Websites are like pet mice: if you’re not careful, you can end up owning way too many. As a marketer, it’s all too easy to find yourself surrounded by websites: websites for new products, websites inherited from companies you’ve acquired, websites you created to avoid bothering your overloaded IT team, and websites someone spun up in a fit of enthusiasm in 2015. Left unchecked, this kind of digital ecosystem becomes a drain on your care and attention.
But getting rid of all these websites is work. A brand and content strategy may be required to ensure a smooth transition of users and content. Your main site may have problems of its own that drove the creation of all these sites in the first place. And while website consolidation is often worthwhile, it can be hard to know when the benefits will truly outweigh the costs.
At BFM, we typically see these questions arise when clients embark upon a full site redesign. Some redesigns are driven by the need to consolidate. In other cases, the client is undecided about whether or not to merge websites, and we’re asked to make a recommendation.
Because this issue comes up so often, we’ve created a guide, 14 Questions to Ask Before Consolidating Websites. These 14 questions span user experience, branding and visual design, content strategy, SEO, and technical requirements – in other words, a wide range of disciplines that contribute to a website build. The guide can’t address every possible issue we might consider, but it does cover the questions we would usually ask in the course of devising a website strategy.
To give you a sense of what’s in the guide, we’ll share three questions that tackle the consolidation issue from three different standpoints.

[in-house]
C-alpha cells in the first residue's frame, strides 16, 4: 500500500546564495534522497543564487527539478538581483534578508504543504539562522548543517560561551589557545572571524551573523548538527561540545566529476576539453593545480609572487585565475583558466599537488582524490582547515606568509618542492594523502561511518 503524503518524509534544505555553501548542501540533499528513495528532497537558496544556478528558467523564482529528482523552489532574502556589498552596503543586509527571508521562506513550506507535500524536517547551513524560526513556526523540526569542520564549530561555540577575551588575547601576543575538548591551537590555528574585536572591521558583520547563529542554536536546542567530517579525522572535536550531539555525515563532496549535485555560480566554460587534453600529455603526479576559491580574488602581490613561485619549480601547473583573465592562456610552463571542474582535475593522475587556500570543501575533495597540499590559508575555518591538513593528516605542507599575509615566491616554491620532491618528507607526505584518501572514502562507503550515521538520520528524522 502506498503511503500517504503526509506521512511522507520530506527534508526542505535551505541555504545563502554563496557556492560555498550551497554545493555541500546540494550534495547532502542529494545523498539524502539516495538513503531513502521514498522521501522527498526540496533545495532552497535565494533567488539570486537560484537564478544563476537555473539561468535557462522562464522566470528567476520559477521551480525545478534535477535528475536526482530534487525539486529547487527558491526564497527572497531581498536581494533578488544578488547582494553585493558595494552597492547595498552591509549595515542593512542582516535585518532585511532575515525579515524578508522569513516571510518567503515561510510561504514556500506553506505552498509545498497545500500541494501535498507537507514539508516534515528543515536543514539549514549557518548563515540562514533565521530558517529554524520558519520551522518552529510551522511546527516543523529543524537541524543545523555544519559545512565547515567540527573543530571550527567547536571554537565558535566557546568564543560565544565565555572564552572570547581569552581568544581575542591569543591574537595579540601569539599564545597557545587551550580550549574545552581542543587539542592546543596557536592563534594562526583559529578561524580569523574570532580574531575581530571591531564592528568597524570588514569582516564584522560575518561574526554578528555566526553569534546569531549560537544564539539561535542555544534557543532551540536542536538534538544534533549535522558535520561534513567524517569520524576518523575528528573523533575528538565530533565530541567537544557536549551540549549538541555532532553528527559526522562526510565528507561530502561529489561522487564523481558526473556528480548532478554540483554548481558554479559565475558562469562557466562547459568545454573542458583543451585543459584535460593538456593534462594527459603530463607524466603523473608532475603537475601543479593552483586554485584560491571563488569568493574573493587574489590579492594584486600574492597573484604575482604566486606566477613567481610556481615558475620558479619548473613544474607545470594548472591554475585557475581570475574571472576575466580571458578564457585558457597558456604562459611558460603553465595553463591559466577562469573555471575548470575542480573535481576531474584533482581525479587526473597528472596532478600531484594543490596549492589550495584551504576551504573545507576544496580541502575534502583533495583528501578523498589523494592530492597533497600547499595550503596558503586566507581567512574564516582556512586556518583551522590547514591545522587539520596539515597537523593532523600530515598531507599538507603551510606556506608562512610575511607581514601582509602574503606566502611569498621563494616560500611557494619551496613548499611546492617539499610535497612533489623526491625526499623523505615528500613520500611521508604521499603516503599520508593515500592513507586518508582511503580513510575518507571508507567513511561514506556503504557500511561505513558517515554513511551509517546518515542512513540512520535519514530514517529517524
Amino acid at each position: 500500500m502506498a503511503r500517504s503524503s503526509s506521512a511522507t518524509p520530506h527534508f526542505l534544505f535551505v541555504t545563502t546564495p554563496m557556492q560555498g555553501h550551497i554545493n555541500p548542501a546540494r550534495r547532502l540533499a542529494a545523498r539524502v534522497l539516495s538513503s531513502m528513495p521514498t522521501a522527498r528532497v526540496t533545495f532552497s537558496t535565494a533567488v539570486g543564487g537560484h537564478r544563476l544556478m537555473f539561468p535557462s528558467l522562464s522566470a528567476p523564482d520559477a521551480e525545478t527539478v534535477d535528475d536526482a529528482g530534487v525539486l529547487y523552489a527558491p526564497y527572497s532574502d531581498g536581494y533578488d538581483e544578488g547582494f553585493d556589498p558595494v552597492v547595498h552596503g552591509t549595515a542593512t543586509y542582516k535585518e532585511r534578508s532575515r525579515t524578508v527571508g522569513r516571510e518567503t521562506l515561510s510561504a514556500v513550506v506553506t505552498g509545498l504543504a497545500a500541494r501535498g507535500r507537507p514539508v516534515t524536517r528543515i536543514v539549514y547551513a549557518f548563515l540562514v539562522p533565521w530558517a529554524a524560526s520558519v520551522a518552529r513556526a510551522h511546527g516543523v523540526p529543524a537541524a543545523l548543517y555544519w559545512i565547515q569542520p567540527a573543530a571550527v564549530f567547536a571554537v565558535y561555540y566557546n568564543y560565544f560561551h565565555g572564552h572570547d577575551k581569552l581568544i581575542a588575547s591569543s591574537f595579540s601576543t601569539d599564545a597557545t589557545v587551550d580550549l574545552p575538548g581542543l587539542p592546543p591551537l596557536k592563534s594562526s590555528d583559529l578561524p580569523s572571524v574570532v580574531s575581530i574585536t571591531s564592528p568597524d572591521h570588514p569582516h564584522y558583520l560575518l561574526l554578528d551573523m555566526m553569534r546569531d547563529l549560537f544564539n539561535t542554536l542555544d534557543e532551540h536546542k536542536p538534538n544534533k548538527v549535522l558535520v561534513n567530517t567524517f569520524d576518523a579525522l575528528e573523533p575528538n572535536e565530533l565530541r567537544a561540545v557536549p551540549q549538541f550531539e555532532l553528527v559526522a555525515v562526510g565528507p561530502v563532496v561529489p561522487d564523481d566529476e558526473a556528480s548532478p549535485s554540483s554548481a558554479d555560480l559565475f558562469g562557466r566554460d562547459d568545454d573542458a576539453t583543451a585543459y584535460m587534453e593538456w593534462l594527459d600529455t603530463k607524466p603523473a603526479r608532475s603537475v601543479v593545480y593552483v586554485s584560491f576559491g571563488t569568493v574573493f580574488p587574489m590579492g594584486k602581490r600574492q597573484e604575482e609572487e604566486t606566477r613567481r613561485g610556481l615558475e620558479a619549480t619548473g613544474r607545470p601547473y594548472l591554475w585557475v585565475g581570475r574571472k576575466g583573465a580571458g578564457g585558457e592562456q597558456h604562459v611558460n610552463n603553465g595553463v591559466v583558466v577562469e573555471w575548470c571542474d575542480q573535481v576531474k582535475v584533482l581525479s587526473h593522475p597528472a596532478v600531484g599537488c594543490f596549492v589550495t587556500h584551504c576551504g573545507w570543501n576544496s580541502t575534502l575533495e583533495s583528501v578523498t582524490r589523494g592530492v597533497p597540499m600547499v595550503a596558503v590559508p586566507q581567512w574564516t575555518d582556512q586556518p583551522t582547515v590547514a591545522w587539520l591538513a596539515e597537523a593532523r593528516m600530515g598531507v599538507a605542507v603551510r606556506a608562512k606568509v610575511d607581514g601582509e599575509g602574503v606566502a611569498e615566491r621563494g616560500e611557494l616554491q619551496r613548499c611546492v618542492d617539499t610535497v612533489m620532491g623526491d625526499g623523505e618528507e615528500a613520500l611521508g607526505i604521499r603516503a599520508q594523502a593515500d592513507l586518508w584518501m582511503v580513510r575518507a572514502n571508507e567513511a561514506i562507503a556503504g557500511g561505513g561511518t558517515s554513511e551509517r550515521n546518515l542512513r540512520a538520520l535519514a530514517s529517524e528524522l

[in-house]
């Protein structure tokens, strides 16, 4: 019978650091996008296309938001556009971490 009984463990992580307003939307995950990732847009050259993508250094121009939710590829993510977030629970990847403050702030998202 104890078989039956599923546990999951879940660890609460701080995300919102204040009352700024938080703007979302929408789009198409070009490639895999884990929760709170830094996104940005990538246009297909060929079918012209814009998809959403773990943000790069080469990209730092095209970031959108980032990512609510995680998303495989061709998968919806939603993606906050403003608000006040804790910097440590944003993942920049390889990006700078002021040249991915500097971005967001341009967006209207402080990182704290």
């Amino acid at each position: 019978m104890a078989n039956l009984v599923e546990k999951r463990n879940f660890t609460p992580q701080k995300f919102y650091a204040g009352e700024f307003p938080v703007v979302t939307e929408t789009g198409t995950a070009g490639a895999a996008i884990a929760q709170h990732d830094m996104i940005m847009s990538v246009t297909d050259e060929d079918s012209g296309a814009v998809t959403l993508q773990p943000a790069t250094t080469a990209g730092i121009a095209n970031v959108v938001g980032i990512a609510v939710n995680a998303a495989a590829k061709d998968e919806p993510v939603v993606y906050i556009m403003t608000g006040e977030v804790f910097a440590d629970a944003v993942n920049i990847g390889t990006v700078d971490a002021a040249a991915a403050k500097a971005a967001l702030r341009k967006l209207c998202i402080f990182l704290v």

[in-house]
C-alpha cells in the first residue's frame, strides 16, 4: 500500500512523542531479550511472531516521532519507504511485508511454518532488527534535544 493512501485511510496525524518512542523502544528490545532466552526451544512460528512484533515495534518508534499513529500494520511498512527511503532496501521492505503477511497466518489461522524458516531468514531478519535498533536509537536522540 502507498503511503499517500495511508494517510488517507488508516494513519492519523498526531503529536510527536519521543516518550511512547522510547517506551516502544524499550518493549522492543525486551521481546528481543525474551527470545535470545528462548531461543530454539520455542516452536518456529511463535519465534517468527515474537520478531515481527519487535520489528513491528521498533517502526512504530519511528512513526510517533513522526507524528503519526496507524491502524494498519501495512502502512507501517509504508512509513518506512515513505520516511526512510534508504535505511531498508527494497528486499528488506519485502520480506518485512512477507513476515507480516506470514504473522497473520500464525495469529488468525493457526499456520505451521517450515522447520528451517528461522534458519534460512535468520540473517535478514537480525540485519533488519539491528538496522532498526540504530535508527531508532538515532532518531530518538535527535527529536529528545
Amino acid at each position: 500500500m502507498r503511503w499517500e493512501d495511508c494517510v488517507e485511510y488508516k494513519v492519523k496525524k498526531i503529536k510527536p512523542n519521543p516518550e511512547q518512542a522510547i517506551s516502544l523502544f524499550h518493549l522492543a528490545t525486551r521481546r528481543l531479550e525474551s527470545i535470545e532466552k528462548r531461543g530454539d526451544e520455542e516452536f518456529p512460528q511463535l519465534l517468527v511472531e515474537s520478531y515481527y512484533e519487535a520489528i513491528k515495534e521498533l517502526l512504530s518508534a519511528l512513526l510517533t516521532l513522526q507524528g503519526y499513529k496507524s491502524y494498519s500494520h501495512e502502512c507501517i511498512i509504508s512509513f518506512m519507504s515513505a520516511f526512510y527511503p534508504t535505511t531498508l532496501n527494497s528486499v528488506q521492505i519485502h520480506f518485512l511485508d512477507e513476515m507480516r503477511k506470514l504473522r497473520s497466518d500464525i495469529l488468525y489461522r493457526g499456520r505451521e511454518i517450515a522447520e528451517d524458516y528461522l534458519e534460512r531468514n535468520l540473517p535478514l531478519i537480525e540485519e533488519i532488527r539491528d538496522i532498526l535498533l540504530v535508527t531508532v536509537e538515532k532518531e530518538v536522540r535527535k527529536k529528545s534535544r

User Experience: Are your audience groups on similar or different user journeys?
User groups differ in how much information they need to make decisions, how many times they may visit a site before converting, and what content persuades them. B2B purchasers may find comfort in abundant information, while impulse shoppers may appreciate sharp photos, helpful reviews and a quick checkout.
Website information should be structured and organized to deliver what the user wants, and if users’ wants clash with one another – if one group is looking for simplicity and another for substance – it’s possible they’ll be better served on separate websites.
The same is true for conversation points. Effective websites prioritize the most important actions that users can take. A website that has five top priorities has none at all. If you want users to perform entirely different sets of equally important actions, these might be better separated.
Actions that may (but not must!) be kept on separate sites or subdomains include eCommerce (if the business has another strategic objective to focus on, like lead gen) or support (if there is a big database of self-service content that’s only relevant to one group of users).
Operations: Will merging sites raise regulatory issues?
In highly regulated industries such as finance or healthcare, specific disclosures may need to accompany certain site content. In some cases, specific content may need to be approved by regulators. These issues may make it impossible or inappropriate to mix content types that are regulated differently. In these cases, compliance teams become an important project stakeholder, because the last thing you want on a website project is compliance-mandated rework.
Content: Can you take advantage of cross-selling opportunities?
Clients often come to us with the concern that their own customers don’t understand the full scope of what they do. They rightly see a new website as a chance to introduce additional services in a context where they’re relevant to the user. If this is an important goal, your users will generally have a more consistent experience if the cross-selling is done on the same site.
If you’re interested in more – or just can’t stand not to know what the other 11 questions are – we encourage you to download the full guide for free via LinkedIn.